Chronicles of a Med Student: We’re All In This Together

Walking into my first day of medical school was a little like walking into my first day of kindergarten (if my memory does not fail me). Everything was brand new: I was being exposed to a new way of learning in a new environment, where people had new expectations of me, and where I was going to start from square one and build up a new circle of friends. I had carried the same set of friends in grade school and though I thought initially that college would’ve felt like this on my first day, it didn’t. I had a lot of friends from high school go to the same college as me, so it just felt like we were hanging out in a new place. And again college is very different from medical school in more ways than I can put into a coherent list. Starting medical school was unlike any other start in my life (besides kindergarten, of course). What if I had forgotten how to make new friends from scratch?!

Once my mini panic attack had subsided and school got into full swing, I realized I was seeing the same people day in and day out, again experience #245 that was different from undergrad. Once we joked around about how all of our non-medical school friends were working and traveling and actually earning money (a foreign concept to those of us just getting by on ramen night after night), something magical happened: we BONDED. I thought I knew what bonding meant in the undergrad world: it was where you got drinks with people you barely knew one night and by the next morning, you had told them your deepest secrets over more tequila shots than you could remember. But this was different. A weird different. And I liked it. These people, my fellow struggle-bussers all in medical school, who had signed their lives away to this grueling profession and had paid an arm and a leg to do it, got it. They just got me. Who could understand exactly what I was going through better than they could? This is the fastest way friendships form in medical school. We agonize, we complain, we study, we stress, we celebrate victories all together because no one else knows. Of course I don’t mean to be exclusive or elitist in the least when I say this in what is probably the tritest statement of the century, but medicine is a very unique profession with a very unique set of demands. Even medical school is so different from any other graduate program. We all take exactly the same classes at exactly the same time and take exactly the same tests and pray exactly together that we all passed. It had been so long since that had happened, and I loved the feeling of being in it together. It felt like a team!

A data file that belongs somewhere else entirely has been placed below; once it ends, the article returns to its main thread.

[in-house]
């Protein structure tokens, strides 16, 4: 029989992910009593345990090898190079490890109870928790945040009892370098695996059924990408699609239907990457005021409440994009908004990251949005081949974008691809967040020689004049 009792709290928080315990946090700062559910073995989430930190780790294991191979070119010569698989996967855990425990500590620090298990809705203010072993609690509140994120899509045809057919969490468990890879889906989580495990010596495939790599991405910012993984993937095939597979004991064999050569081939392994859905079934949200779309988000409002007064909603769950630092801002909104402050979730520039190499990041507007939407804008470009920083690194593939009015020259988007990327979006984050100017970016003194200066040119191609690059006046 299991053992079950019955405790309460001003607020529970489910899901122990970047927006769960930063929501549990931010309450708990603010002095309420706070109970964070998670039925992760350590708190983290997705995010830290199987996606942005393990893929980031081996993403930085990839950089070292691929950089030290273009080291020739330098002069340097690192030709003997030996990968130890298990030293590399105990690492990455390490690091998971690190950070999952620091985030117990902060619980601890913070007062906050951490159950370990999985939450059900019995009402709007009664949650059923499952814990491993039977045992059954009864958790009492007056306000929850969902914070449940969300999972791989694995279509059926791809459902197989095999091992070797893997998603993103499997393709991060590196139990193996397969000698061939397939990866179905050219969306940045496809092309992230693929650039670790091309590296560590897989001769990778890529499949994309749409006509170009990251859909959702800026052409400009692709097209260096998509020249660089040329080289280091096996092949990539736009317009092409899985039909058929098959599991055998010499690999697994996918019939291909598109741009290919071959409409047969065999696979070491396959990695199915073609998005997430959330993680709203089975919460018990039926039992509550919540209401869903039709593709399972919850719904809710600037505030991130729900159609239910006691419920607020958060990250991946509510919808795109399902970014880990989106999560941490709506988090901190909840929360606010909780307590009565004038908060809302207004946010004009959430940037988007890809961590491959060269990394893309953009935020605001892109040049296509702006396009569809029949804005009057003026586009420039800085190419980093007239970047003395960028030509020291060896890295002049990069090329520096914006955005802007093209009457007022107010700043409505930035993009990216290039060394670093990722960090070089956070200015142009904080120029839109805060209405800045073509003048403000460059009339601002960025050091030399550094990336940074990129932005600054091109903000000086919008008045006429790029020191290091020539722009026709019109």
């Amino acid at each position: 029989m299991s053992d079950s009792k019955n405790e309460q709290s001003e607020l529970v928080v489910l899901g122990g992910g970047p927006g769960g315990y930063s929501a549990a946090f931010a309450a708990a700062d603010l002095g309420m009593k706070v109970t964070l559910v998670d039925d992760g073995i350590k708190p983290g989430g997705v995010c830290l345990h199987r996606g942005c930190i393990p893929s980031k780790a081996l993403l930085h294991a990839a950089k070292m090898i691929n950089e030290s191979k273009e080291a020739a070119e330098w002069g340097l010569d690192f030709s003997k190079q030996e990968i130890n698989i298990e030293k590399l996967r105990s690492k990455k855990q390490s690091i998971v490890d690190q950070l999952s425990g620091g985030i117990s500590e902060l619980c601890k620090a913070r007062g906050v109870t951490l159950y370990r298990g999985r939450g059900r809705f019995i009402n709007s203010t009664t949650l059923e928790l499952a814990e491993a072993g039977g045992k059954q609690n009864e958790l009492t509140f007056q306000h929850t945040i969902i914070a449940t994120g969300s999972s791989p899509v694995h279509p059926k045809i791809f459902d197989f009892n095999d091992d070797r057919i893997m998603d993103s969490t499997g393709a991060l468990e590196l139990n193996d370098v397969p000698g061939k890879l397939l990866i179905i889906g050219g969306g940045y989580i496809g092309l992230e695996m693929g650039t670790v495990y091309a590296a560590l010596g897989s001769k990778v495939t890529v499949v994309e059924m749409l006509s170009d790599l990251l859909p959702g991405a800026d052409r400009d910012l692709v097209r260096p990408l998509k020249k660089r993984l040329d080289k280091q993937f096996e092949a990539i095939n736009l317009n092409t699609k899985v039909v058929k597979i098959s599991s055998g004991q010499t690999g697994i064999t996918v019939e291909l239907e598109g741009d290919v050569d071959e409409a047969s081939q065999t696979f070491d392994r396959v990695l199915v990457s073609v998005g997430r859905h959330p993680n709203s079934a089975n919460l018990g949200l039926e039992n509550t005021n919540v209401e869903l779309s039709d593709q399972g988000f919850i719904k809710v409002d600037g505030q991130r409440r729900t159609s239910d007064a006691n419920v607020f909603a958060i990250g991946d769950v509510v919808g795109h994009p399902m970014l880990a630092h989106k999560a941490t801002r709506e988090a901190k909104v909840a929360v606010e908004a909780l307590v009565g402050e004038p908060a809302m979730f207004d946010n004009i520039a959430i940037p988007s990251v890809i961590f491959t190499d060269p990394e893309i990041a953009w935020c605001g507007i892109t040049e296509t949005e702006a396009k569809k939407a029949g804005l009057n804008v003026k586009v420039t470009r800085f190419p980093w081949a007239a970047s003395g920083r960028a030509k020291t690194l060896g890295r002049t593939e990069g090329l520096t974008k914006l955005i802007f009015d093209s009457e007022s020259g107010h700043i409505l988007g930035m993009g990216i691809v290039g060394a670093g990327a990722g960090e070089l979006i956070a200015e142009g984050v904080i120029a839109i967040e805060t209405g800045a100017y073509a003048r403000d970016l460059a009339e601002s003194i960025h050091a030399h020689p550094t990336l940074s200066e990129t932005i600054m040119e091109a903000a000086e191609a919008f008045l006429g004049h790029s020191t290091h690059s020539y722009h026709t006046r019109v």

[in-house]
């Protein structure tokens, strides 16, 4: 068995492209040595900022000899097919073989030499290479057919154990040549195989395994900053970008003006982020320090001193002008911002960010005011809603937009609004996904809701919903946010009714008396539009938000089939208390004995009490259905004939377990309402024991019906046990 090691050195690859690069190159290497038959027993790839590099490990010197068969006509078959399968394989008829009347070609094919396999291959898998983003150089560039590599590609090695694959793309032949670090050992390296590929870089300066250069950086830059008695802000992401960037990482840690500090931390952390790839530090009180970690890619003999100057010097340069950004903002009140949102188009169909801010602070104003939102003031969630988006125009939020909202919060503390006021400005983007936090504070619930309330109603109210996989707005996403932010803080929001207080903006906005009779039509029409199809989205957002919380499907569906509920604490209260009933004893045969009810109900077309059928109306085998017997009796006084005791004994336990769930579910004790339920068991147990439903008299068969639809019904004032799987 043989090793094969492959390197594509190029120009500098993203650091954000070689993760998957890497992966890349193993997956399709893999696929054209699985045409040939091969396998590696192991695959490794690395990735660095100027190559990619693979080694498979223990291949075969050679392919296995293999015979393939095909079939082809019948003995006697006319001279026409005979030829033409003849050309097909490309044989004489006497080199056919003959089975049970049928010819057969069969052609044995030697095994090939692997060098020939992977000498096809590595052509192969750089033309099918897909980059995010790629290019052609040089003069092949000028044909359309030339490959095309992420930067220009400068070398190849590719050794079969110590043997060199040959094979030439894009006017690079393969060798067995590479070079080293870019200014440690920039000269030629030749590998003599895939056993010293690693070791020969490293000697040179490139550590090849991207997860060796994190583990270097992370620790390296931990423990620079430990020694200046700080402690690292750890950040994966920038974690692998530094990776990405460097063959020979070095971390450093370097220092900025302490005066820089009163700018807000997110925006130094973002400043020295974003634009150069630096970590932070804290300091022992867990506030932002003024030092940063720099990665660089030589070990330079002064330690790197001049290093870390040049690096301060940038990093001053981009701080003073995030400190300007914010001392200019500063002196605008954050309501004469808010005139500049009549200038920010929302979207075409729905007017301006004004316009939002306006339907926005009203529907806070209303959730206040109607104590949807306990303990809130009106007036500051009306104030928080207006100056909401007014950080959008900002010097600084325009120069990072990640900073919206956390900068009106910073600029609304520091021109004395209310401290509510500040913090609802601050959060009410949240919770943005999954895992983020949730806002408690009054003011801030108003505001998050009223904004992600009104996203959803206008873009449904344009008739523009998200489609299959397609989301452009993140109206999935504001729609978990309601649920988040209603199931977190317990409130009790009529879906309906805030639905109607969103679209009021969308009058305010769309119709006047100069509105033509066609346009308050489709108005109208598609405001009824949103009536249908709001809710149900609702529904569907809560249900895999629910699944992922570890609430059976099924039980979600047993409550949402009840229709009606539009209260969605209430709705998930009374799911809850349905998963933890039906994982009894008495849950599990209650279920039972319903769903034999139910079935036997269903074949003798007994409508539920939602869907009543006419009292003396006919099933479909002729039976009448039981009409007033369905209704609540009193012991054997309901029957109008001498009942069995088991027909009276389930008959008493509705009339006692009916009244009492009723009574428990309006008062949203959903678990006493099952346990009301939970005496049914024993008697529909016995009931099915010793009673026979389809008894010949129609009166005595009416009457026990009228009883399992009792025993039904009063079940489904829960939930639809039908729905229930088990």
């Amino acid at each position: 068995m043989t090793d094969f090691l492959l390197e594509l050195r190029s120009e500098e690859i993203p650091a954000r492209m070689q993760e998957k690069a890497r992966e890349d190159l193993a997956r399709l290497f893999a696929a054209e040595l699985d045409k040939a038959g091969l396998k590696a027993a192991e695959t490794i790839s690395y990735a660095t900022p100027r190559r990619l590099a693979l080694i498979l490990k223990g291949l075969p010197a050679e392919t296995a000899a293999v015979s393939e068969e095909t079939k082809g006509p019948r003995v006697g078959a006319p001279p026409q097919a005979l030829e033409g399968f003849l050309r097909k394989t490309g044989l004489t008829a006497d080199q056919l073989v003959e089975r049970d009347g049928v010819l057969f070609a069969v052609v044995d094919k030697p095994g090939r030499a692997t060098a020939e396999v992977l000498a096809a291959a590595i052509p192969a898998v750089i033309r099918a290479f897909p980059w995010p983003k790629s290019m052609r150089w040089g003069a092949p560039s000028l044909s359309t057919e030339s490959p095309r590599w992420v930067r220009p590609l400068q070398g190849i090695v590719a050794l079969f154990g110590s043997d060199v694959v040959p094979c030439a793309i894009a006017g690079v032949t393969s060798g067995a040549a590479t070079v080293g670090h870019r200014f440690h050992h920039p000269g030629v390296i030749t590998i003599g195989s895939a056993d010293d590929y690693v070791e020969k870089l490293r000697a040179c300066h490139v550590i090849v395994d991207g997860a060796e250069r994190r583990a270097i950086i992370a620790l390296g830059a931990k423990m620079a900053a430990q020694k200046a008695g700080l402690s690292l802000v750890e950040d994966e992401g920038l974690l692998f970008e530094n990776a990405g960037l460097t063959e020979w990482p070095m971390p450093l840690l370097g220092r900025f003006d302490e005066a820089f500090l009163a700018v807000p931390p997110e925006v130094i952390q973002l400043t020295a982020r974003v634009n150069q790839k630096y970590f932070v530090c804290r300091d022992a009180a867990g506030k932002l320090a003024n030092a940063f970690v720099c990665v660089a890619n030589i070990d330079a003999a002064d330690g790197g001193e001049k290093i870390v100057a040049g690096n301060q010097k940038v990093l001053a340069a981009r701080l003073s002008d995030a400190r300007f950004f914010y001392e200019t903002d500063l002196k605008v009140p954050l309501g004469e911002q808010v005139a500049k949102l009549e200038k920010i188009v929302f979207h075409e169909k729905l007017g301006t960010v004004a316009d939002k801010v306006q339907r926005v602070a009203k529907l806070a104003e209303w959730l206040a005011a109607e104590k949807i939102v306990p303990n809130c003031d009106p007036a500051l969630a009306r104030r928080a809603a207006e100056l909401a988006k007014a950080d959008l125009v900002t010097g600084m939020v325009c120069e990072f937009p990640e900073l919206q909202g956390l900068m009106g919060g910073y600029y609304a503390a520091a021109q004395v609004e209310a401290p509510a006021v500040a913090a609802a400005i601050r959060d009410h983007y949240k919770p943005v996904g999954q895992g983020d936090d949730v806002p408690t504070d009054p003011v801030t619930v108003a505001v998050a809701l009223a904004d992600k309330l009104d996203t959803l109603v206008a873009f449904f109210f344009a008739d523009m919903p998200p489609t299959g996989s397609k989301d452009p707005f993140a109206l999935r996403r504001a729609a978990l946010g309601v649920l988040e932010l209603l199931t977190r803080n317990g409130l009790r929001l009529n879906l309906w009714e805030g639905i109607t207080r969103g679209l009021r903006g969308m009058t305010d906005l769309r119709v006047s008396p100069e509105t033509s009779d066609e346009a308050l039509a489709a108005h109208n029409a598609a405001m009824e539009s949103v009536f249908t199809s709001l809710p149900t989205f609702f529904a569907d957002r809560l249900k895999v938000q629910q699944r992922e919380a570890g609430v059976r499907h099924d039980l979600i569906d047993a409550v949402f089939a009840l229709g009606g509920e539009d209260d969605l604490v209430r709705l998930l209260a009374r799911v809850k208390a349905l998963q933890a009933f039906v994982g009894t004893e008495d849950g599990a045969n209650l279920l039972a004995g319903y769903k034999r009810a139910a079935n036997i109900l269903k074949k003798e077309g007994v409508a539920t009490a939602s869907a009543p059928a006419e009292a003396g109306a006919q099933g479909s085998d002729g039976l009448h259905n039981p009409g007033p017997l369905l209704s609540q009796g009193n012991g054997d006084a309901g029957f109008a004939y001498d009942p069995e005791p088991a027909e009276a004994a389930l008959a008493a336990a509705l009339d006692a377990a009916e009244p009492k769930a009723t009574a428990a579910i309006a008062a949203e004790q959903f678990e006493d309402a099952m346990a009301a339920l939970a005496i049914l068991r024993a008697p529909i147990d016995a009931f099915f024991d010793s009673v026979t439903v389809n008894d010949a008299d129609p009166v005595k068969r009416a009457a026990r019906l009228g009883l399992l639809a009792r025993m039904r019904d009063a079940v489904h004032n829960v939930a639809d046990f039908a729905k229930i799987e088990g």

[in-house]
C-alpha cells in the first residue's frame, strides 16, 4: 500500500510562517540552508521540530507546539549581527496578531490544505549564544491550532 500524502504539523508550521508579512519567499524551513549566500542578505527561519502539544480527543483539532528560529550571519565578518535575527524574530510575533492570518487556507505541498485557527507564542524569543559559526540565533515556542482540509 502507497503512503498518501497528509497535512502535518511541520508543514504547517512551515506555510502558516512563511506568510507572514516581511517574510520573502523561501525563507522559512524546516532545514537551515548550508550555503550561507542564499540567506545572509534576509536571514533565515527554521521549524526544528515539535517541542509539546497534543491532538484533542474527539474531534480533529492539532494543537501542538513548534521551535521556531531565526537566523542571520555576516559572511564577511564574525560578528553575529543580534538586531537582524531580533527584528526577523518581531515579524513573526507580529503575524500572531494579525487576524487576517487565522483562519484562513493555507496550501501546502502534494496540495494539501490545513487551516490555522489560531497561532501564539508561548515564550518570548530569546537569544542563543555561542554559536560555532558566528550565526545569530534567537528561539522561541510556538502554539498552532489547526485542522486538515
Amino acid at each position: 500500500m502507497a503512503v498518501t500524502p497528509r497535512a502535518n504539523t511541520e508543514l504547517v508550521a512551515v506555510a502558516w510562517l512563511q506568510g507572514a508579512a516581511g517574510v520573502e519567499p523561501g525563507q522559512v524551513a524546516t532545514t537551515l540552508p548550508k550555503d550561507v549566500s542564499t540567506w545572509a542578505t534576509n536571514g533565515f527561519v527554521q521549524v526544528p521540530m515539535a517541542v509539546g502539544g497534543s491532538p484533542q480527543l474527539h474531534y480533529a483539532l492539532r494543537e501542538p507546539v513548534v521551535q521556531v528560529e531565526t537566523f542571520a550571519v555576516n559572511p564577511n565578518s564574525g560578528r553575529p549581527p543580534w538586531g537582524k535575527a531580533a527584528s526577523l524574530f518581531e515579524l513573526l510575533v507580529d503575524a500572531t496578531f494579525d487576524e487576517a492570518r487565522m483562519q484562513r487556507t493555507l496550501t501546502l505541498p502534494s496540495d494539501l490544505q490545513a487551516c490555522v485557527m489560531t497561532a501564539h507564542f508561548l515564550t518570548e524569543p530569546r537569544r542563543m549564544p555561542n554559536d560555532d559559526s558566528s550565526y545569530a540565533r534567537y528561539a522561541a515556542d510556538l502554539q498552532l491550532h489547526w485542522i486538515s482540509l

That is my big take-away for school and for life in general: no matter how it may feel, you will never be in it alone. Being part of my medical school family made me feel like I belonged. I could be my nerdy self and tell people that I bought the latest issue of Popular Science without getting funny looks. I could get excited about a trip to the observatory to see a presentation about the newest type of rock found on Mars and no one thought that was downright weird. I felt like I belonged. Maybe I just got really lucky in my experience, or maybe that’s just how it is in medical school, but either way it is an experience worth having and one that I will remember for the rest of my life–unlike kindergarten, where the most monumental thing that happened to me on a daily basis was getting the last carton of strawberry milk at snack time. (Okay obviously I still remember that and get a little too excited about it looking back, but you catch my drift). I feel like I belong.
About the Author
Adelle is a 1st year medical student who loves to hike, bake chocolate chip cookies, and doodle on the corners of papers.
 

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